There are thousands of posts here about how to create and win new sales opportunities, many of which explain what you owe your prospective clients as a professional consultative salesperson. I hope those posts help you improve your game and win big deals. But don’t overlook post-sale customer care: your obligations don’t end when your dream client signs your contact and starts paying your invoices. If you manage post-sale care well, you can generate new opportunities and even bigger deals.
Execution and Accountability
The first thing you owe your new client after the sale is a world-class handoff to your team. In many cases, your client won’t be part of the conversation you have with your team, but they will feel the impact, positive or negative, of the work you do! Ensure that your team understands what your client is going to need from them and how they may need to adjust their delivery. You might have a kickoff meeting to connect your client directly with the team they’ll be working with, so your team can ask questions and clarify exactly what the client expects.
As a salesperson, you shouldn’t spend your time working in operations. But because you are accountable to your clients, you are responsible for the outcomes you sold them— and your team is responsible for all the work that leads to those outcomes. To reach those outcomes, you have to lead your team and your client’s team.
When your team is struggling to produce a certain result, you can intervene by giving them the resources and assistance they need, from within your own company. You might feel like someone else should be doing that work, but remember that you are acting on your client’s behalf. After all, you sold them an outcome— not a disclaimer that says it’s okay for your team to fail them as long as it doesn’t inconvenience you.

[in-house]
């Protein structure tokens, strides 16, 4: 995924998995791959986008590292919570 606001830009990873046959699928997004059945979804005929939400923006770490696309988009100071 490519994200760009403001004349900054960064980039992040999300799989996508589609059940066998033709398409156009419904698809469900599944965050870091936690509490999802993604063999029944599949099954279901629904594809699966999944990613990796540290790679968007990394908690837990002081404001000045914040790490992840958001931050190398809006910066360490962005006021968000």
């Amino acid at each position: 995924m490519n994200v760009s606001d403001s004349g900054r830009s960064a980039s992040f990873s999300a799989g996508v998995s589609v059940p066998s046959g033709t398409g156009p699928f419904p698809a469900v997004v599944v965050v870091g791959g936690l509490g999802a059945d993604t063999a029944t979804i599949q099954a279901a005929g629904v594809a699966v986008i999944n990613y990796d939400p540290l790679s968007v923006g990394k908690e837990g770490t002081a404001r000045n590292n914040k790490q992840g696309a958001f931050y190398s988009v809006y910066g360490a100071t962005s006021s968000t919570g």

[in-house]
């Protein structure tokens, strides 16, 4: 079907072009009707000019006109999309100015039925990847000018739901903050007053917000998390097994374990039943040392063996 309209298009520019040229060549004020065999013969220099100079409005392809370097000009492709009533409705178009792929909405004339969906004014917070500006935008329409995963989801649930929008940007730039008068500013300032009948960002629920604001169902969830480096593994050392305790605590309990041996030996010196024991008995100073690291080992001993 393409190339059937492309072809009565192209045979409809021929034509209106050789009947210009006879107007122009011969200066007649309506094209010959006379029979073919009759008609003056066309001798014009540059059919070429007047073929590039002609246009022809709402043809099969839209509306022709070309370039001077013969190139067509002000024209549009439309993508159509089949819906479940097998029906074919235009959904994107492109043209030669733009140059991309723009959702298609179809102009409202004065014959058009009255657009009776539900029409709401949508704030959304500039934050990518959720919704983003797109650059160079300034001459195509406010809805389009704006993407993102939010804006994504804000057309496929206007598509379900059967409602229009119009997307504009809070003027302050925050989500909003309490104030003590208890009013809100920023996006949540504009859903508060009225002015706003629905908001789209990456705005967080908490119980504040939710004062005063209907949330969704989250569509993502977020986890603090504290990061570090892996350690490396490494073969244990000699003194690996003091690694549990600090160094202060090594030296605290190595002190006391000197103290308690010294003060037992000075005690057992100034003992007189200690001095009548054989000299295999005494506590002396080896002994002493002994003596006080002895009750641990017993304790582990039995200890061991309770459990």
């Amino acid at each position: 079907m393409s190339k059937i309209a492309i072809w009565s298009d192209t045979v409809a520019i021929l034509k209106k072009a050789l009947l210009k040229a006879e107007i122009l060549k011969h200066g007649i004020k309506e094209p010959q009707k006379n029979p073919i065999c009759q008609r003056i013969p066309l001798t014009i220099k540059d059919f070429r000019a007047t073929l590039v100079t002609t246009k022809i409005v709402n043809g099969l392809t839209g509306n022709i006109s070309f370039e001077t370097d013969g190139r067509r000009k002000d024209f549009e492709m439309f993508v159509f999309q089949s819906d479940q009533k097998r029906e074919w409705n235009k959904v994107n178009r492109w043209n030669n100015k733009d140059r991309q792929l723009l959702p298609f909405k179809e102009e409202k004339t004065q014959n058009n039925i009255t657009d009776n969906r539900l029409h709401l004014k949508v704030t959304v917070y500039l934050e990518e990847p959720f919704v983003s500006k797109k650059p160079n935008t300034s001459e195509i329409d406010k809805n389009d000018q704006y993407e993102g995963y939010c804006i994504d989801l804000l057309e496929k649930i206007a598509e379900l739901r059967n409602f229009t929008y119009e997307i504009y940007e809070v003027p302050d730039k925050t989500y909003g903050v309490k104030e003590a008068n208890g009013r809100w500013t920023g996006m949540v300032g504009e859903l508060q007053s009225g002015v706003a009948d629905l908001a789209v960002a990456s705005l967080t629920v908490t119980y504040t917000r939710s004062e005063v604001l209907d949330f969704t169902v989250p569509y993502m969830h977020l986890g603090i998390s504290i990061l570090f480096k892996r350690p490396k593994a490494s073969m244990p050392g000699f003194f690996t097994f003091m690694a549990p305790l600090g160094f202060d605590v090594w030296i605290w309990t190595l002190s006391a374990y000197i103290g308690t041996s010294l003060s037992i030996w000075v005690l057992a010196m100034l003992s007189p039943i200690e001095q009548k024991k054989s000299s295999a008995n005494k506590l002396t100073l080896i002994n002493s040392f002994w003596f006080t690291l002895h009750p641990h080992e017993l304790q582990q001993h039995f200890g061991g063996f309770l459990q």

You might also have to lead your client and their team. Sometimes your client doesn’t do the work they need to do on their side, or they refuse to make a necessary change to reach the better results you promised them. It may take all of your business acumen and sales skills to move the obstacles that prevent success, so you can make good on what you owe your client.
Because you sold your client a certain outcome, you are also responsible for monitoring those results. Disinterest or even apathy about what happens after the sale shows ignorance about commercial relationships, not to mention a dereliction of your duty to your clients. You need to be sure your client is succeeding, and you need to know when they are challenged.
Monitoring their results will let you recognize those challenges, so you can secure the help they need to execute your solution and reap the benefits. If you only treat follow-up as something you do as part of the sales conversation, not what you do after the sale, it will cost you future deals. A lack of monitoring smacks of entitlement, complacency, and arrogance, creating the perfect conditions for your competitor to swoop in and solve the very problem you refuse to address for (and with) your soon-to-be ex-client.
Your client will be as committed to you as you are to them. If you don’t care what happens after you sell them your solution, someone else will.
The Next Initiative
You have created consistent value for your client, starting with the sales conversation and going straight through to execution. You have monitored their results, following up, and helping them when they were experiencing challenges. Unlike other salespeople they have bought from, you didn’t disappear or whine when they had serious problems. Instead, you showed up and ensured they received the help and the outcome they needed.
Great work. But your client is still owed more, and you are obligated to provide what they need: a clear vision of what comes next. You can call this up-selling, cross-selling, or a land and expand approach. But it’s really the creation of new and even greater value. You owe them the next initiative, a right you have earned.
One way to make future sales easier is to combine great ideas with outstanding client care, care so good that you earn an absolute right to the next opportunity with that client. Proposing what comes next is part of the first sale, not the second sale. Once you apply that truth, you’ll have an easier time growing your portfolio of clients and your wallet share. You will also create clients who will be yours for as long as you take care of them.
In the end, you owe your clients greater value creation and better results as part of an upward spiral you help them create and maintain over years—or decades. A signed contract is a milestone, but it’s not the end. Instead, it begins the process of delivering value and opening up the possibility to create new and greater value in the future.
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Filed under: Sales